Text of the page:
But in Mark’s book, Paper, he makes the argument that technology doesn’t change civilization—rather it’s the other way around. As societies evolve, their needs evolve. With new needs come new technology.


In all societies that have evolved writing, they made the transition from hunter-gatherer, to less transitory farmers. This made a new need.


Though spoken communication is incredibly effective for most types of communication, it doesn’t do well with record keeping. As society transitioned to stationary farming, all of a sudden they had more things they needed to remember. Quantities of things they were growing, trading, or the amount they were selling things for—they needed to remember these exact amounts for many years. At this point, society evolved to have a need for written word.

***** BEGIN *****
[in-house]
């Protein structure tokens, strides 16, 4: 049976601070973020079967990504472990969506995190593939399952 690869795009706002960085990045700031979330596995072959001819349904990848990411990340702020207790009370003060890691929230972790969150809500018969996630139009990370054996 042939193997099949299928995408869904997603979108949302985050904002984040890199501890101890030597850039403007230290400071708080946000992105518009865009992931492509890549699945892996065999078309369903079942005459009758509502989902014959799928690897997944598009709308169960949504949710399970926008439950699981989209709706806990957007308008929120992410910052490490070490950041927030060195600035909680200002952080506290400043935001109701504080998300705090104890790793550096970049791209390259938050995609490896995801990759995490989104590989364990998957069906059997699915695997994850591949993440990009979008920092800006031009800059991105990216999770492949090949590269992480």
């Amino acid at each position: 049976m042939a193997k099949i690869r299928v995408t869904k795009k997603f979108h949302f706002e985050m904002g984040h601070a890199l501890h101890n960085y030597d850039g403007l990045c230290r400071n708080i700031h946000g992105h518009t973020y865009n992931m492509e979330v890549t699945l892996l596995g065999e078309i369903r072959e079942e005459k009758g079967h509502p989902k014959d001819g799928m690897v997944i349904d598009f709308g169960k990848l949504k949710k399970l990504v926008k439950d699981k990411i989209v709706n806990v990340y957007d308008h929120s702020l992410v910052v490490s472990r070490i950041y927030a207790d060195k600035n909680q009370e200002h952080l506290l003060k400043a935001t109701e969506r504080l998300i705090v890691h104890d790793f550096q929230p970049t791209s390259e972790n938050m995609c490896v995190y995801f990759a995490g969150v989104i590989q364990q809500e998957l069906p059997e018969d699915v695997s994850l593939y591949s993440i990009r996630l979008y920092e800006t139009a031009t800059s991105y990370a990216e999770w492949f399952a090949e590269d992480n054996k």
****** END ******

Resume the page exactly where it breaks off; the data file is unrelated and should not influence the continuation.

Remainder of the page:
As far as we know, writing began around 3,300 BC, with the Sumerians in Uruk, modern-day Iraq. Sumerians initially began carving in stone, but they then began writing in clay tablets, with a stylus made from reed. Their writing consisted of a series of symbols, called cuneiform, which in Latin means “made from wedges.”


The Sumerians had about 1,500 pictographs, but they began to refine their language down to 800 characters. One of the most important innovation from the Sumerians were some single characters that represented phonetic sounds, instead of one singular word. This made it easier to read and write, since there were fewer letters.